The Crayola conspiracy
I'm not too worried about how the NYSE is doing these days. Ditto for the S&P 500. Even if business appears sluggish in some sectors, help is on the way. In a few weeks, merchants all over the country will be getting a huge monetary boost from the BTS (Back to School) factor.
The influence of the BTS kicks in around the middle of August, when schools begin sending out packets of information about the coming academic year, and each packet contains a copy of The List. It's an assortment of personal supplies that every student must bring to class on the first day. Many stores provide extra shelf space to accommodate the enormous volume of merchandise that is needed to satisfy BTS consumer needs.
During the past few years, while shopping with other parents, I have noticed an intriguing fact: The List is the same everywhere. Each school puts out its own version, so the actual document may differ in size or color. But the specific items, and the order in which they are listed, seldom show any variance. To me, it's clear that some central authority is involved in preparing The List.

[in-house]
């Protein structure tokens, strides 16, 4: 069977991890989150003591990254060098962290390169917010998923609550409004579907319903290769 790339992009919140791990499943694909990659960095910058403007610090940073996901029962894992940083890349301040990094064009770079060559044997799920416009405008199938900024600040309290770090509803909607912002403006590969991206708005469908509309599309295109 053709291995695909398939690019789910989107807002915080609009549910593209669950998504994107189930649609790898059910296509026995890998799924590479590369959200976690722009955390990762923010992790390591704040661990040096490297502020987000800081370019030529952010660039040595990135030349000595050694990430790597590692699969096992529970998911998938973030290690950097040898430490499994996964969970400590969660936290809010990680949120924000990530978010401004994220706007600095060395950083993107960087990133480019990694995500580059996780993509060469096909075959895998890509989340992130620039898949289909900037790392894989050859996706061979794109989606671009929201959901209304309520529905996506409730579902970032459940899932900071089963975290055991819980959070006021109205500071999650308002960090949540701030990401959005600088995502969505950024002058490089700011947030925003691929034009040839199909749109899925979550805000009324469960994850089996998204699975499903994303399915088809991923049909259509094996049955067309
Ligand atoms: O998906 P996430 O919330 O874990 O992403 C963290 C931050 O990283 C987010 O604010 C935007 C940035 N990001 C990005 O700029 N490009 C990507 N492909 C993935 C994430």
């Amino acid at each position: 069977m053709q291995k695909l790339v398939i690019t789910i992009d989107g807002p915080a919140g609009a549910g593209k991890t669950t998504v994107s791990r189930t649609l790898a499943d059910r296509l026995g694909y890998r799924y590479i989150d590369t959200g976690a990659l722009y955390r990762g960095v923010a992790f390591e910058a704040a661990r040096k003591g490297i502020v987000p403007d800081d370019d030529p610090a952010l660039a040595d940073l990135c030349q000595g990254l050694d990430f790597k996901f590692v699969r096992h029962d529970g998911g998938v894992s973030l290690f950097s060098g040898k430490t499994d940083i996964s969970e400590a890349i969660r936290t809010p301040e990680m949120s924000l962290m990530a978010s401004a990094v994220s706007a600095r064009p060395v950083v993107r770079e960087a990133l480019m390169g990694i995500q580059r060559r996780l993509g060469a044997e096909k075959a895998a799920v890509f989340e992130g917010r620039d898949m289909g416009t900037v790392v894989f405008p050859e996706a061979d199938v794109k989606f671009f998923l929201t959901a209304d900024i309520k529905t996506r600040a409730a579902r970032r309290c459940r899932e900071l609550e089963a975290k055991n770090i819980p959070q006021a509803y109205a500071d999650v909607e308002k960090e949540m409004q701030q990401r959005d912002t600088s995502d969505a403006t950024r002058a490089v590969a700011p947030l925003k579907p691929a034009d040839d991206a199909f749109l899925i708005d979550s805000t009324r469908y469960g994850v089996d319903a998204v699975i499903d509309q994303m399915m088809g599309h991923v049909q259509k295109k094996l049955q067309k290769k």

Why have the conspiracy theorists not jumped on this bandwagon? The invisible hand of corporate-globalist power must surely be involved in the explosive growth of BTS commerce during the past decade. You don't have to be an honor student to see what's going on. The Freemasons, Federal Reserve Board, and Trilateral Commission have obviously formed a secret pact with penmakers, paper mills, and even Elmer, the Borden-glue mascot.
Their penchant for subtle monetary manipulation is reflected in the numbers on The List. It may, for example, tell you to obtain 18 pencils.
Then, to your chagrin, you discover that pencils are only available in packs of 12. This disconcerting distortion of supply and demand holds true for many other classroom necessities.
The conspiracy crowd should target their deepest suspicions toward the Crayola company. Has anyone in recorded history ever used up an entire crayon? No, crayons get worn down until they are about half their normal length, or they break into smaller pieces, and eventually they get tossed into a plastic bag which is put away and soon forgotten.
Suspicion, however, is not a useful response to the BTS factor. A more productive approach would be to ride with the social currents. Instead of berating the Crayola company, I should be buying their stock right now.
So long as student achievement and academic standards remain hot-button issues, it seems likely that most BTS-related businesses can look forward to many upcoming semesters of sustained prosperity.
Thank goodness this is a subject with no final exam, because I would miss the entertainment I get each year from doing firsthand research.
It's part of my ongoing education in the school of real life.
(c) Copyright 2001. The Christian Science Monitor